RALEIGH, N.C. — A lawsuit piggybacks on the criminal investigation that brought down former Ag Commissioner Meg Scott Phipps and several others. Strates Shows, which ruled the North Carolina State Fair midway for more than 50 years, cites fraud, conspiracy and unfair trade practices.
The lawsuit reads like a who's who of the scandal that reached from the top of the Agriculture Department to the heart of the fair industry: former Commissioner Meg Scott Phipps, now serving a four-year prison term; her ex-assistants Bobby McLamb, Linda Saunders, Mike Blanton and Weldon Denny; carnival operator Jimmy Drew; businessman Norman Chambliss; and Amusements of America, which took over the state fair midway from Strates in 2002.
The Strates lawsuit chronicles much of the FBI investigation that found thousands of illegal campaign contributions funneled to Phipps followed by a series of lies to cover up the scheme.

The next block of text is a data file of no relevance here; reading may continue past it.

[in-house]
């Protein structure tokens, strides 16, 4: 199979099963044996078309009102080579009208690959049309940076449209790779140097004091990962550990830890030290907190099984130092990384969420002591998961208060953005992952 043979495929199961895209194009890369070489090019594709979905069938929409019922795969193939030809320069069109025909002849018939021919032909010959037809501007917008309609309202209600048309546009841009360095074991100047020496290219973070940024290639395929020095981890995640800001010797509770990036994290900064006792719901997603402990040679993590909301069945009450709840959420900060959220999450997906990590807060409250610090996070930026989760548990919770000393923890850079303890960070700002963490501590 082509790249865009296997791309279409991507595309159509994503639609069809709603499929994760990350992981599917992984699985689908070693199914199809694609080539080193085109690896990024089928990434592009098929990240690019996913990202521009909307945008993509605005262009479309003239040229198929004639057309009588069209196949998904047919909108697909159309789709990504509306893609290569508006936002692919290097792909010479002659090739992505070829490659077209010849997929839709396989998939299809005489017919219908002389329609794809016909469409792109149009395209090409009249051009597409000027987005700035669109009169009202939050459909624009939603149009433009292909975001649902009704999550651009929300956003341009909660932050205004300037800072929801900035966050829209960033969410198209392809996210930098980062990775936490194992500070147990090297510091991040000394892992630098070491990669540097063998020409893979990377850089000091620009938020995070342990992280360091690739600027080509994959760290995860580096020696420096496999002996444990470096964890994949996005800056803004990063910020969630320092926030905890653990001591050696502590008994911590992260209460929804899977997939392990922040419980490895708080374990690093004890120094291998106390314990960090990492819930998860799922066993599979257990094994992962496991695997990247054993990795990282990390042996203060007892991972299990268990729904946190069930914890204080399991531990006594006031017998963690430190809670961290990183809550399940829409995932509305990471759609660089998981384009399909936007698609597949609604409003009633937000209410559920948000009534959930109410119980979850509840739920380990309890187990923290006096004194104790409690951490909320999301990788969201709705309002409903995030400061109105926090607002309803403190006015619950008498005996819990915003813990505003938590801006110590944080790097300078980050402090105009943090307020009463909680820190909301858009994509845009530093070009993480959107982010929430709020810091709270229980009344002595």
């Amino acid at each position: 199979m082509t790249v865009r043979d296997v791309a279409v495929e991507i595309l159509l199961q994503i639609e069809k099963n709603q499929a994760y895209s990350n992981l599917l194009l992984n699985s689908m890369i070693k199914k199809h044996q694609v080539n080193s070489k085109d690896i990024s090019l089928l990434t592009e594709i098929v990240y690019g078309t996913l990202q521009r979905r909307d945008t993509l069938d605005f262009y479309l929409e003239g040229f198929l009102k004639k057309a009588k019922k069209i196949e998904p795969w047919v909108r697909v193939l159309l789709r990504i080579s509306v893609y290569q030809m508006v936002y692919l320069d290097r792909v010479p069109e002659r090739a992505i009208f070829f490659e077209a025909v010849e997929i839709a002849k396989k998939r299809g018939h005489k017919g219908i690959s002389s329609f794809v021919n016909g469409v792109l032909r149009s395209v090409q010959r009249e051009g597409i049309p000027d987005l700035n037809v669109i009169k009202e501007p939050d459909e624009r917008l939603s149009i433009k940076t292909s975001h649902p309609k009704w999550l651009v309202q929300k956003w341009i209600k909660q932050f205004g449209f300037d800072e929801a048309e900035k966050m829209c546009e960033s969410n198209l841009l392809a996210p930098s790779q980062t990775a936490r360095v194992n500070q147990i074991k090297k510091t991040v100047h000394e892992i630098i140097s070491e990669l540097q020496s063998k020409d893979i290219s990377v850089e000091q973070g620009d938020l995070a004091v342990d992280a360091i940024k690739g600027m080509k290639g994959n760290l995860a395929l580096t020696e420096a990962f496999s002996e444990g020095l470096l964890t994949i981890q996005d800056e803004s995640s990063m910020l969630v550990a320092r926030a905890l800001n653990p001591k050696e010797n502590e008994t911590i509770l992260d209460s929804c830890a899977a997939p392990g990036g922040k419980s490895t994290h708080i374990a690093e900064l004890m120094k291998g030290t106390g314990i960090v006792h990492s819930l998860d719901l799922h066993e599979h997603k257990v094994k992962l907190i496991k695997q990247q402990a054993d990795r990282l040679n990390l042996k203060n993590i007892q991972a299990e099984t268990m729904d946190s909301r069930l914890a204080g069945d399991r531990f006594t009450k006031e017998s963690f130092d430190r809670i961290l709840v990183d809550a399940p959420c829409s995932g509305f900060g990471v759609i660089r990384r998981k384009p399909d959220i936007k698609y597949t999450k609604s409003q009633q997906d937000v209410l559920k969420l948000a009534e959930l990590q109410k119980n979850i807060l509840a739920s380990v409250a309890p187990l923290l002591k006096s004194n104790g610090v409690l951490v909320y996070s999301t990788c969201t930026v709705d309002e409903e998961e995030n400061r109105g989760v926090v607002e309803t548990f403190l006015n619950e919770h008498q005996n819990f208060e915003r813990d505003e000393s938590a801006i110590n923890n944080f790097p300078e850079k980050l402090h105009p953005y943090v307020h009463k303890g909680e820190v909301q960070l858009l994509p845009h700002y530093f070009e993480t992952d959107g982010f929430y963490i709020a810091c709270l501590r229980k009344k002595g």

Attorneys describe a meeting where an official with Amusements of America proclaimed they "owned the Ag commissioner."
Strates Shows claims the carnival company was substantially damaged when it unfairly lost the contract. By phone, finance director Jay Strates told WRAL, "This is one of the most egregious abuses of the system I've ever seen. The lawsuit is the only tool we have."
In 2002, Strates settled an administrative appeal with the state for $50,000. This lawsuit is different because it targets individuals for unspecified damages and attorney's fees.
One attorney told WRAL that it could take years to determine who is liable, who has money, and who does not.
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